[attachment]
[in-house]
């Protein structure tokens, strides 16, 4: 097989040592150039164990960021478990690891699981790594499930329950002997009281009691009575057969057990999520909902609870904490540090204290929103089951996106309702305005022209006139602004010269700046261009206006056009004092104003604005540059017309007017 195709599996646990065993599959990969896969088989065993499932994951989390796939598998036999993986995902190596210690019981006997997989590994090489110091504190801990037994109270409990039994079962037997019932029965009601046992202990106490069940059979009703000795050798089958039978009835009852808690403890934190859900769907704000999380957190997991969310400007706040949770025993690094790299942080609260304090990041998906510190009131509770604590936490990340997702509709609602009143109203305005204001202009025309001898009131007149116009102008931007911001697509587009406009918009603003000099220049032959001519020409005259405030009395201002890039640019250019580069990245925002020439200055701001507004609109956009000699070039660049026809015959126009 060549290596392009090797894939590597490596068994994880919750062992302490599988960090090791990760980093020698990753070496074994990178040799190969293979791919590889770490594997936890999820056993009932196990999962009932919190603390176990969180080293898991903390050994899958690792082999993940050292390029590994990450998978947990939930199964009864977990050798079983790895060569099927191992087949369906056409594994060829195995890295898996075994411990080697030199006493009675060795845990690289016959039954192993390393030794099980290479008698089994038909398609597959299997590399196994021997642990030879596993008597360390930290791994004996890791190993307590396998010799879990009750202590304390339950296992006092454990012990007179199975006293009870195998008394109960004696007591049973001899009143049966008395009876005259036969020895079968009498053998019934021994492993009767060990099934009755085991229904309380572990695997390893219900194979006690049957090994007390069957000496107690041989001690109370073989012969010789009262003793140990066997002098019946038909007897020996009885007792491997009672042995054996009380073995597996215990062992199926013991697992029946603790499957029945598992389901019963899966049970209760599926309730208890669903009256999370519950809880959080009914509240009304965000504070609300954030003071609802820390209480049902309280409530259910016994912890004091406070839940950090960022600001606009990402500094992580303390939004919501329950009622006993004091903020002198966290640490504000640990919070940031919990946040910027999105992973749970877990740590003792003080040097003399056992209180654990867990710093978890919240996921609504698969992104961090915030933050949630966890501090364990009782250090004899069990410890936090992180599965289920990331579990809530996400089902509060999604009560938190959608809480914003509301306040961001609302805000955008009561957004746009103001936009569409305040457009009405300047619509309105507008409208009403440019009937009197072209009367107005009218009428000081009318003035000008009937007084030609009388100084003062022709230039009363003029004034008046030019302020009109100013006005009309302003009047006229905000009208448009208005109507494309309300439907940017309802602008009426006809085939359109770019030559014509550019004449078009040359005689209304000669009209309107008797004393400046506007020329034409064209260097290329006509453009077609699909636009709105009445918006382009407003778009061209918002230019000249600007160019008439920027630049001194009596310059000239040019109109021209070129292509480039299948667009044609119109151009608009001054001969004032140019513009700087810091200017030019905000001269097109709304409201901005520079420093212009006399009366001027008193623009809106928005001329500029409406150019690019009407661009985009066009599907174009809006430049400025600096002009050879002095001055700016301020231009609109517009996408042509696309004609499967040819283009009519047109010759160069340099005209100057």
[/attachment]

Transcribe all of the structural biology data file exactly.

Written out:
[in-house]
């Protein structure tokens, strides 16, 4: 097989040592150039164990960021478990690891699981790594499930329950002997009281009691009575057969057990999520909902609870904490540090204290929103089951996106309702305005022209006139602004010269700046261009206006056009004092104003604005540059017309007017 195709599996646990065993599959990969896969088989065993499932994951989390796939598998036999993986995902190596210690019981006997997989590994090489110091504190801990037994109270409990039994079962037997019932029965009601046992202990106490069940059979009703000795050798089958039978009835009852808690403890934190859900769907704000999380957190997991969310400007706040949770025993690094790299942080609260304090990041998906510190009131509770604590936490990340997702509709609602009143109203305005204001202009025309001898009131007149116009102008931007911001697509587009406009918009603003000099220049032959001519020409005259405030009395201002890039640019250019580069990245925002020439200055701001507004609109956009000699070039660049026809015959126009 060549290596392009090797894939590597490596068994994880919750062992302490599988960090090791990760980093020698990753070496074994990178040799190969293979791919590889770490594997936890999820056993009932196990999962009932919190603390176990969180080293898991903390050994899958690792082999993940050292390029590994990450998978947990939930199964009864977990050798079983790895060569099927191992087949369906056409594994060829195995890295898996075994411990080697030199006493009675060795845990690289016959039954192993390393030794099980290479008698089994038909398609597959299997590399196994021997642990030879596993008597360390930290791994004996890791190993307590396998010799879990009750202590304390339950296992006092454990012990007179199975006293009870195998008394109960004696007591049973001899009143049966008395009876005259036969020895079968009498053998019934021994492993009767060990099934009755085991229904309380572990695997390893219900194979006690049957090994007390069957000496107690041989001690109370073989012969010789009262003793140990066997002098019946038909007897020996009885007792491997009672042995054996009380073995597996215990062992199926013991697992029946603790499957029945598992389901019963899966049970209760599926309730208890669903009256999370519950809880959080009914509240009304965000504070609300954030003071609802820390209480049902309280409530259910016994912890004091406070839940950090960022600001606009990402500094992580303390939004919501329950009622006993004091903020002198966290640490504000640990919070940031919990946040910027999105992973749970877990740590003792003080040097003399056992209180654990867990710093978890919240996921609504698969992104961090915030933050949630966890501090364990009782250090004899069990410890936090992180599965289920990331579990809530996400089902509060999604009560938190959608809480914003509301306040961001609302805000955008009561957004746009103001936009569409305040457009009405300047619509309105507008409208009403440019009937009197072209009367107005009218009428000081009318003035000008009937007084030609009388100084003062022709230039009363003029004034008046030019302020009109100013006005009309302003009047006229905000009208448009208005109507494309309300439907940017309802602008009426006809085939359109770019030559014509550019004449078009040359005689209304000669009209309107008797004393400046506007020329034409064209260097290329006509453009077609699909636009709105009445918006382009407003778009061209918002230019000249600007160019008439920027630049001194009596310059000239040019109109021209070129292509480039299948667009044609119109151009608009001054001969004032140019513009700087810091200017030019905000001269097109709304409201901005520079420093212009006399009366001027008193623009809106928005001329500029409406150019690019009407661009985009066009599907174009809006430049400025600096002009050879002095001055700016301020231009609109517009996408042509696309004609499967040819283009009519047109010759160069340099005209100057």